Idaho Falls

Author : William McKeown
ISBN : 9781554905430
Genre : History
File Size : 85. 71 MB
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Was the world's first fatal nuclear accident -- the 1961 explosion of a SL-1 military test reactor in Idaho -- the result of a crime of passion? Was the disaster promptly covered up to protect the burgeoning nuclear industry? Idaho Falls documents one of America's best-kept secrets and investigates the question of conspiracy.

We Almost Lost Detroit

Author : John Grant Fuller
ISBN : PSU:000014940217
Genre : Nuclear power plants
File Size : 56. 11 MB
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Strange Glow

Author : Timothy J. Jorgensen
ISBN : 9781400880522
Genre : Science
File Size : 57. 23 MB
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More than ever before, radiation is a part of our modern daily lives. We own radiation-emitting phones, regularly get diagnostic x-rays, such as mammograms, and submit to full-body security scans at airports. We worry and debate about the proliferation of nuclear weapons and the safety of nuclear power plants. But how much do we really know about radiation? And what are its actual dangers? An accessible blend of narrative history and science, Strange Glow describes mankind's extraordinary, thorny relationship with radiation, including the hard-won lessons of how radiation helps and harms our health. Timothy Jorgensen explores how our knowledge of and experiences with radiation in the last century can lead us to smarter personal decisions about radiation exposures today. Jorgensen introduces key figures in the story of radiation—from Wilhelm Roentgen, the discoverer of x-rays, and pioneering radioactivity researchers Marie and Pierre Curie, to Thomas Edison and the victims of the recent Fukushima Daiichi nuclear power plant accident. Tracing the most important events in the evolution of radiation, Jorgensen explains exactly what radiation is, how it produces certain health consequences, and how we can protect ourselves from harm. He also considers a range of practical scenarios such as the risks of radon in our basements, radiation levels in the fish we eat, questions about cell-phone use, and radiation's link to cancer. Jorgensen empowers us to make informed choices while offering a clearer understanding of broader societal issues. Investigating radiation's benefits and risks, Strange Glow takes a remarkable look at how, for better or worse, radiation has transformed our society.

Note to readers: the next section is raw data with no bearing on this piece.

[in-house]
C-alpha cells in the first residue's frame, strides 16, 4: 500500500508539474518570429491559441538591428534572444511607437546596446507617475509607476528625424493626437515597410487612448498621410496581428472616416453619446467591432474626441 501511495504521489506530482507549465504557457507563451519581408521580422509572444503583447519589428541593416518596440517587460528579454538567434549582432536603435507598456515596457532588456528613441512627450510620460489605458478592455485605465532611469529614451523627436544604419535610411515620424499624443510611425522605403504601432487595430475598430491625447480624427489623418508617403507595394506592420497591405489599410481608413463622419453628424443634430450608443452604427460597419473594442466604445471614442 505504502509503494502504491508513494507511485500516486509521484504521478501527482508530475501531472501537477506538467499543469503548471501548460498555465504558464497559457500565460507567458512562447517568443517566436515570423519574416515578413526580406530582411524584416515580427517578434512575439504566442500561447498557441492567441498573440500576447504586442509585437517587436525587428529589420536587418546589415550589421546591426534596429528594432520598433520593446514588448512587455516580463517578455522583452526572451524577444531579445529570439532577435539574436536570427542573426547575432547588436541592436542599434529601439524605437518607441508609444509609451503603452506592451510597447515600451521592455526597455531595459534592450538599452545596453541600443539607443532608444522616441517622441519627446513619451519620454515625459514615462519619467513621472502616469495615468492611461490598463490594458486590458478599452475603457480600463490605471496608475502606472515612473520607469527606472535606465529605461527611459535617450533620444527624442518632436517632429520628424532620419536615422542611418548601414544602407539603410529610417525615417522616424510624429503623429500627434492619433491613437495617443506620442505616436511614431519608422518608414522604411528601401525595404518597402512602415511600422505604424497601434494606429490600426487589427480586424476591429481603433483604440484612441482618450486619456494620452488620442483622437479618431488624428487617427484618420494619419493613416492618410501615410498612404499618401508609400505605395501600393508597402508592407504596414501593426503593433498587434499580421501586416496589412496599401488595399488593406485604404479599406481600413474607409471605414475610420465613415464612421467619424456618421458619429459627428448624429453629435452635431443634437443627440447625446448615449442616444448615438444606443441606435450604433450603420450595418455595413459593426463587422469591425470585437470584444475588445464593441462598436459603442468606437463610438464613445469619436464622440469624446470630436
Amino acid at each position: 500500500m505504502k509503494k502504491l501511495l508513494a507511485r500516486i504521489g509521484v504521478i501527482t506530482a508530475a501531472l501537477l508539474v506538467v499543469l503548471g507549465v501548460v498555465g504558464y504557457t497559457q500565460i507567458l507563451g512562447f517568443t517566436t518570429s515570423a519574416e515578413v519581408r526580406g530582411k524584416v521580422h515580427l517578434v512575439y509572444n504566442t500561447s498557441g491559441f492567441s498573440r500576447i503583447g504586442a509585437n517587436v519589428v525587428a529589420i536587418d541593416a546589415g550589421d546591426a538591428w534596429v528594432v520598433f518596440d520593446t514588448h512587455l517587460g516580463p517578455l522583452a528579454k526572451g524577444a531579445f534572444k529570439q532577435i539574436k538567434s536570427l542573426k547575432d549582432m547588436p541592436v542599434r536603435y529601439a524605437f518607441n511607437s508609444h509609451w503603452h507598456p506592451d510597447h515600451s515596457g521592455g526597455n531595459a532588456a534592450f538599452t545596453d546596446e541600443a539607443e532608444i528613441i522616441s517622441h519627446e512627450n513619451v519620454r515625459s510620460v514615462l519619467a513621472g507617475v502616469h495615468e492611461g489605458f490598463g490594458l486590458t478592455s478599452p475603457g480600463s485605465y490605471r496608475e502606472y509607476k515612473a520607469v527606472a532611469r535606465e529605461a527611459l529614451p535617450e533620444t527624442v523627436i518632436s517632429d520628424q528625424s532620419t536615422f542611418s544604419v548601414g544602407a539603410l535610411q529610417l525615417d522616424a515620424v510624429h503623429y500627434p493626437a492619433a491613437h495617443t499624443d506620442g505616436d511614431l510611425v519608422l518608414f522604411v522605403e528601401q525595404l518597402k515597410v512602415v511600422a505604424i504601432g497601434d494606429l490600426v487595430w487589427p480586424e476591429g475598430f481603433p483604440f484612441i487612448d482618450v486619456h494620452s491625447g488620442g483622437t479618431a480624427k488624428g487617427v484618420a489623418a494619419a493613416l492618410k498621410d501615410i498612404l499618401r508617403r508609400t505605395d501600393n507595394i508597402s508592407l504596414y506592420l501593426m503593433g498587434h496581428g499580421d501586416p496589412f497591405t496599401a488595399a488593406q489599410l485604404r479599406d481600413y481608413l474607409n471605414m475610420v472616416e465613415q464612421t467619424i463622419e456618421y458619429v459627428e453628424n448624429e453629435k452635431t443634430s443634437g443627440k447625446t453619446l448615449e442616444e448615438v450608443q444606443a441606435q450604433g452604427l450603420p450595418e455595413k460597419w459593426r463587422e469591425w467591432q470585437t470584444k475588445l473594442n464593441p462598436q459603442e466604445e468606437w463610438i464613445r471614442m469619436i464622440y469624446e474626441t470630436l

A Short History Of Nuclear Folly

Author : Rudolph Herzog
ISBN : 9781612191744
Genre : History
File Size : 75. 47 MB
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In the spirit of Dr. Strangelove and The Atomic Café, a blackly sardonic people’s history of atomic blunders and near-misses revealing the hushed-up and forgotten episodes in which the great powers gambled with catastrophe Rudolph Herzog, the acclaimed author of Dead Funny, presents a devastating account of history’s most irresponsible uses of nuclear technology. From the rarely-discussed nightmare of “Broken Arrows” (40 nuclear weapons lost during the Cold War) to “Operation Plowshare” (a proposal to use nuclear bombs for large engineering projects, such as a the construction of a second Panama Canal using 300 H-Bombs), Herzog focuses in on long-forgotten nuclear projects that nearly led to disaster. In an unprecedented people’s history, Herzog digs deep into archives, interviews nuclear scientists, and collects dozens of rare photos. He explores the “accidental” drop of a Nagasaki-type bomb on a train conductor’s home, the implanting of plutonium into patients’ hearts, and the invention of wild tactical nukes, including weapons designed to kill enemy astronauts. Told in a riveting narrative voice, Herzog—the son of filmmaker Werner Herzog—also draws on childhood memories of the final period of the Cold War in Germany, the country once seen as the nuclear battleground for NATO and the Warsaw Pact countries, and discusses evidence that Nazi scientists knew how to make atomic weaponry . . . and chose not to. From the Hardcover edition.